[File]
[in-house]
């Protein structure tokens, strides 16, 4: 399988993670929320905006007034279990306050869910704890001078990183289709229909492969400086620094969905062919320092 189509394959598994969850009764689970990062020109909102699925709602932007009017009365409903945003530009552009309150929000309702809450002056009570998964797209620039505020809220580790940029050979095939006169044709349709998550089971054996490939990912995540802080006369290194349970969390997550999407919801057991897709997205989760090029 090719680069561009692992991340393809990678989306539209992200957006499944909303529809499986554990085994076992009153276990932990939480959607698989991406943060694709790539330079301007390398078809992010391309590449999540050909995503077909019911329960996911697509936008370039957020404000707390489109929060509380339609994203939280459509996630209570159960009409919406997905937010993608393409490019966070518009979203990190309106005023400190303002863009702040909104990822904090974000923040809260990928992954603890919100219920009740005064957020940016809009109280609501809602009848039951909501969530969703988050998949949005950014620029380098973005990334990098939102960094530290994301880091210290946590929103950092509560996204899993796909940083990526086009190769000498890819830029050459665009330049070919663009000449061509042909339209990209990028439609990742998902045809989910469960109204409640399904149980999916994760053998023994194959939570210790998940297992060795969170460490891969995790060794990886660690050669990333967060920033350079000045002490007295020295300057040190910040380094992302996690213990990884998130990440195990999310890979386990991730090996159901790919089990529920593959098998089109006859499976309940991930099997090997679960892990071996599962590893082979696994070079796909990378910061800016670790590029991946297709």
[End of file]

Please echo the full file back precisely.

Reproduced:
[in-house]
């Protein structure tokens, strides 16, 4: 399988993670929320905006007034279990306050869910704890001078990183289709229909492969400086620094969905062919320092 189509394959598994969850009764689970990062020109909102699925709602932007009017009365409903945003530009552009309150929000309702809450002056009570998964797209620039505020809220580790940029050979095939006169044709349709998550089971054996490939990912995540802080006369290194349970969390997550999407919801057991897709997205989760090029 090719680069561009692992991340393809990678989306539209992200957006499944909303529809499986554990085994076992009153276990932990939480959607698989991406943060694709790539330079301007390398078809992010391309590449999540050909995503077909019911329960996911697509936008370039957020404000707390489109929060509380339609994203939280459509996630209570159960009409919406997905937010993608393409490019966070518009979203990190309106005023400190303002863009702040909104990822904090974000923040809260990928992954603890919100219920009740005064957020940016809009109280609501809602009848039951909501969530969703988050998949949005950014620029380098973005990334990098939102960094530290994301880091210290946590929103950092509560996204899993796909940083990526086009190769000498890819830029050459665009330049070919663009000449061509042909339209990209990028439609990742998902045809989910469960109204409640399904149980999916994760053998023994194959939570210790998940297992060795969170460490891969995790060794990886660690050669990333967060920033350079000045002490007295020295300057040190910040380094992302996690213990990884998130990440195990999310890979386990991730090996159901790919089990529920593959098998089109006859499976309940991930099997090997679960892990071996599962590893082979696994070079796909990378910061800016670790590029991946297709």